One of my long term grievances is that structured authoring has been adopted piecemeal. Rather than approaching it holistically as a method that can provide a wide range of quality and efficiency benefits to the authoring process, people have tended to adopt it for a single purpose, and to use it only to the extent that it achieved that singular purpose.
One of the most difficult aspects of moving content to the Web is that webs are not organized like other things — books in particular. And the difference is not small. It is not that web organization is somewhat different from book organization. It is so different that you can’t even look at web organization the way you look at book organization.
And that may be the biggest problem in moving content to the Web. We are used to being able to look at the organization of our content in a particular way, from the top down, and that does not work on the Web. That makes the difference very difficult to get used to.
Continuing my reconsideration of concept, task, and reference as cardinal topic types, this post is about reference. I planned to call it “A Reference is Not a Table”, as I promised in The Tyranny of the Terrible Troika, but thinking more about it I realized that the issue is really much broader than that. The real issue is that a reference is not a topic at all, it’s a database.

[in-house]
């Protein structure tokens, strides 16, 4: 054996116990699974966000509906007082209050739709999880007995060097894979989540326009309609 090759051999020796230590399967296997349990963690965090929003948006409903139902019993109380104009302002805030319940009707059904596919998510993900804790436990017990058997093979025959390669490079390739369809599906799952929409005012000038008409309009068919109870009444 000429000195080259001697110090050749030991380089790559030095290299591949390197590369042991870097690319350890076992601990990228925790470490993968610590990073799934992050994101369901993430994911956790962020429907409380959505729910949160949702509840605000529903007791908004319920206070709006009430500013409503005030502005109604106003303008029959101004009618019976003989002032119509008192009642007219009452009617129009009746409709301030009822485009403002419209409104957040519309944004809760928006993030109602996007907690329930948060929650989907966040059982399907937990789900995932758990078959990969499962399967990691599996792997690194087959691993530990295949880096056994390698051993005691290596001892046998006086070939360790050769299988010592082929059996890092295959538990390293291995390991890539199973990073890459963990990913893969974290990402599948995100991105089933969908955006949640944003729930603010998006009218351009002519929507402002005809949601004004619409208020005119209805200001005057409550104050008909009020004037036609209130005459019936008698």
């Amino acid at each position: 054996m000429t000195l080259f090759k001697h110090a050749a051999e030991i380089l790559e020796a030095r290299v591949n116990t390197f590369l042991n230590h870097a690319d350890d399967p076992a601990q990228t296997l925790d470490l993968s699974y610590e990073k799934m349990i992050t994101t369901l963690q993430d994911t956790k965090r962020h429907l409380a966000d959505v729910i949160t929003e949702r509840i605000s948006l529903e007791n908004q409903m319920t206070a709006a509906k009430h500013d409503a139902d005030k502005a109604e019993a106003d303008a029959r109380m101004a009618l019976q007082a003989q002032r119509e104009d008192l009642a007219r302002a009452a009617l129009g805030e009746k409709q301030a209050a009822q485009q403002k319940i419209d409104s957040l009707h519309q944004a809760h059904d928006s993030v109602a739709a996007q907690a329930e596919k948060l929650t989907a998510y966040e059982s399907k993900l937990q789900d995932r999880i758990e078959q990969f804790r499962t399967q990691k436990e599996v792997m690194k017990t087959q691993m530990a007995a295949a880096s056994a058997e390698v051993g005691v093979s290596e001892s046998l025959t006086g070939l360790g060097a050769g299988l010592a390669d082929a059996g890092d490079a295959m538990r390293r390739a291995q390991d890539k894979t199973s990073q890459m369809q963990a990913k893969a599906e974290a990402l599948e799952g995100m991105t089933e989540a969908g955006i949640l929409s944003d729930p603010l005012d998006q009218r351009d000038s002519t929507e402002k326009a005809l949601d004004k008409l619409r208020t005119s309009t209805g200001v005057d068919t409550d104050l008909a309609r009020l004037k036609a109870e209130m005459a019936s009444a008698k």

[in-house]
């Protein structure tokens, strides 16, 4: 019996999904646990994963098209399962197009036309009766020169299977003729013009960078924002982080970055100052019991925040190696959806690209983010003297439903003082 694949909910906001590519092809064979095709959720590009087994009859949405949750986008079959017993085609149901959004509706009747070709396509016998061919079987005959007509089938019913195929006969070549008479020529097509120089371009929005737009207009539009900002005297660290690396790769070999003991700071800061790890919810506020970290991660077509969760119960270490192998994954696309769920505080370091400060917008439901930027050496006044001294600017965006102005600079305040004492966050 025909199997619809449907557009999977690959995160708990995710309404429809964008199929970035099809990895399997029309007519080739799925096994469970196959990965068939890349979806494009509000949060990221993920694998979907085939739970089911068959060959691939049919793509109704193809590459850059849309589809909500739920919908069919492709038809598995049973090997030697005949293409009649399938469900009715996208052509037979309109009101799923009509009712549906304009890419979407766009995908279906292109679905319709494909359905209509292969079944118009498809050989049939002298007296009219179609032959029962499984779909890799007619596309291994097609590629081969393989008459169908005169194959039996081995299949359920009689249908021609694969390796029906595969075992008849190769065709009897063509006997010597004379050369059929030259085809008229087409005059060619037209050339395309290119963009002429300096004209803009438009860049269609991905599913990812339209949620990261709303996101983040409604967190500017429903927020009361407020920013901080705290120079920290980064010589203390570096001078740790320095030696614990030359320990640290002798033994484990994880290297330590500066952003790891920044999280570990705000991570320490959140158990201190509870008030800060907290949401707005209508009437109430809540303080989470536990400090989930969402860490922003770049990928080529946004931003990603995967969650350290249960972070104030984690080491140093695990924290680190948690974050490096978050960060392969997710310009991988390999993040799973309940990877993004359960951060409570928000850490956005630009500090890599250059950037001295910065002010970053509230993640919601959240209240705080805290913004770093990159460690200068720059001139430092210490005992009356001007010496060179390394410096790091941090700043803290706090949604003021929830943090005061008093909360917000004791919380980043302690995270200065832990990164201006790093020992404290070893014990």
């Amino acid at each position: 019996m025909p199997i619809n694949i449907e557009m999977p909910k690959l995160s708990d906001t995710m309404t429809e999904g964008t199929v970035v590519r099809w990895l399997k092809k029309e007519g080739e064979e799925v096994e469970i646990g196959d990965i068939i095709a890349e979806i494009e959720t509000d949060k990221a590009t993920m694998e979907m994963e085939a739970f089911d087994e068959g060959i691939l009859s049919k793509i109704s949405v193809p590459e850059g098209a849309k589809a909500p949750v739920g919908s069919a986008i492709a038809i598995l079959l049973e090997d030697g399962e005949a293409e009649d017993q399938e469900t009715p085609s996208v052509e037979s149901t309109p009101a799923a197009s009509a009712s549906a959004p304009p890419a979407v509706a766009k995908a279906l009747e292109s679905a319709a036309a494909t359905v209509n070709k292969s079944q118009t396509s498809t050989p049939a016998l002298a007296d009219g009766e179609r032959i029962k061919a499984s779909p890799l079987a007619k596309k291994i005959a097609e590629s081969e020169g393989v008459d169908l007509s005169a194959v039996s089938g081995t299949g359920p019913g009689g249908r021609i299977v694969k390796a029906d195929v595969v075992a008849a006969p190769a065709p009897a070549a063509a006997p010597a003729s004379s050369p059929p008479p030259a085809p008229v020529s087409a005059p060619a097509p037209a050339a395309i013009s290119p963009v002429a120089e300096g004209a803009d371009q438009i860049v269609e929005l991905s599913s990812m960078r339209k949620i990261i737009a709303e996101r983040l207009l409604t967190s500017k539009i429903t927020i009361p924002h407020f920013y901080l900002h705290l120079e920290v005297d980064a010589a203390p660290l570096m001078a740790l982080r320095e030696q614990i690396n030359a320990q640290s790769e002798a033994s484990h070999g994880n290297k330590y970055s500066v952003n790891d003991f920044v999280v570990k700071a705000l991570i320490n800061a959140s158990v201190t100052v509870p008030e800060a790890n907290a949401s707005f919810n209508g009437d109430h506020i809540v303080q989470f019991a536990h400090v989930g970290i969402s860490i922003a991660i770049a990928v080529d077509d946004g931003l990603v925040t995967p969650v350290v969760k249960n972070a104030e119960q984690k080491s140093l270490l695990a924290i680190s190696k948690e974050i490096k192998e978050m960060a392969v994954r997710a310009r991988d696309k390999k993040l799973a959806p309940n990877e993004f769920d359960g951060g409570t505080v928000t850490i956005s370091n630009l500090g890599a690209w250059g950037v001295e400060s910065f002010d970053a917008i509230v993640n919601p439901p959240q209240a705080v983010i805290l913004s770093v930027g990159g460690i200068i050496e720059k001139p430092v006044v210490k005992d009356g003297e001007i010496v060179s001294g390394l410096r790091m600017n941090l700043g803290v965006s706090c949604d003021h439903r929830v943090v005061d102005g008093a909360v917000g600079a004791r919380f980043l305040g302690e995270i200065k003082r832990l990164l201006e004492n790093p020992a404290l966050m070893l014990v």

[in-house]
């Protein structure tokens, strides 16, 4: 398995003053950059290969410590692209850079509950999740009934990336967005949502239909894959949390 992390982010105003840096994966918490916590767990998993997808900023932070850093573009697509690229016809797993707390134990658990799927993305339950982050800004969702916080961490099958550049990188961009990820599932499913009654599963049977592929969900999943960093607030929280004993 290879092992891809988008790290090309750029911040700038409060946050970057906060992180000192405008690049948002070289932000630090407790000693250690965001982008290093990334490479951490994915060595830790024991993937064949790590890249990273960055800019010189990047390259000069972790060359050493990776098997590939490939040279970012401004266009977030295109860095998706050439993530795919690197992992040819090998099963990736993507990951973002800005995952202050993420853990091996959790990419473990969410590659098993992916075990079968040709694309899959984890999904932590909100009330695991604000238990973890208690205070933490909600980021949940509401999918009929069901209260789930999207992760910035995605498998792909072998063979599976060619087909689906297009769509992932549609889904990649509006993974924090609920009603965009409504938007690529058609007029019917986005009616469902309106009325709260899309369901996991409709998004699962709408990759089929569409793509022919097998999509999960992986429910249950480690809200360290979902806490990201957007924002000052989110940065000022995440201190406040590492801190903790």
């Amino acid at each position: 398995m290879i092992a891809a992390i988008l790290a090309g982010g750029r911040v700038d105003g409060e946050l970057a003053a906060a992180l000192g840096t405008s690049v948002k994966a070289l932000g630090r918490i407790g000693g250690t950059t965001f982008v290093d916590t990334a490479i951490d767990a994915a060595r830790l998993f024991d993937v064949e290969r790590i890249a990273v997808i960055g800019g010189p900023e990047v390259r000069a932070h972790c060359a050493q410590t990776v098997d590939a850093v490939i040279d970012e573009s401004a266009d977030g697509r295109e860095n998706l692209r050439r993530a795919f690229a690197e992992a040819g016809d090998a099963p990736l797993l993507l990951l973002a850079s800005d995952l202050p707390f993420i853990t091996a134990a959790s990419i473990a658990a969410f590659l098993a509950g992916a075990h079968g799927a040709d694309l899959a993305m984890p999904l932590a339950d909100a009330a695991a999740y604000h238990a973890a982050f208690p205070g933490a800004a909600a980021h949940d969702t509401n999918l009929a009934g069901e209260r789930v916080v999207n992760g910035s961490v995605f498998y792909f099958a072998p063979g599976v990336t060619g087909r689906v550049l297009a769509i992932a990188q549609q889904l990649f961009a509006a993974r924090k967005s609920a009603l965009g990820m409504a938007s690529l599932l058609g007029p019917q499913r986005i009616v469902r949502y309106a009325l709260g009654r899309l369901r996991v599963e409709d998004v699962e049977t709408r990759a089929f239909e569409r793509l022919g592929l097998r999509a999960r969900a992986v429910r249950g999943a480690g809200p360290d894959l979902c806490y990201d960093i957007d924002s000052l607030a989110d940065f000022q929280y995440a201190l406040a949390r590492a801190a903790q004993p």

Today, I am announcing the launch of a new website, SPFE.info. SPFE.info is a site about the SPFE architecture for building structured authoring systems. Why would the world, need such a thing when it already has DITA? The site will attempt to answer that. Why have I spent the last 15 years or so working on what I now call SPFE? That I will try to explain here.
Links are expensive. That’s a problem, because the web is, and always has been, a hypertext medium, a medium of links. Links, as I have argued previously, are the last mile of findability. Links are how readers move around in your content. More importantly, links are what keep readers in your content, rather than Googling off to who knows where. SEO is how you get eyes on your content; links are how you keep them there.
What if you could create more links in less time? You can. I call it soft linking.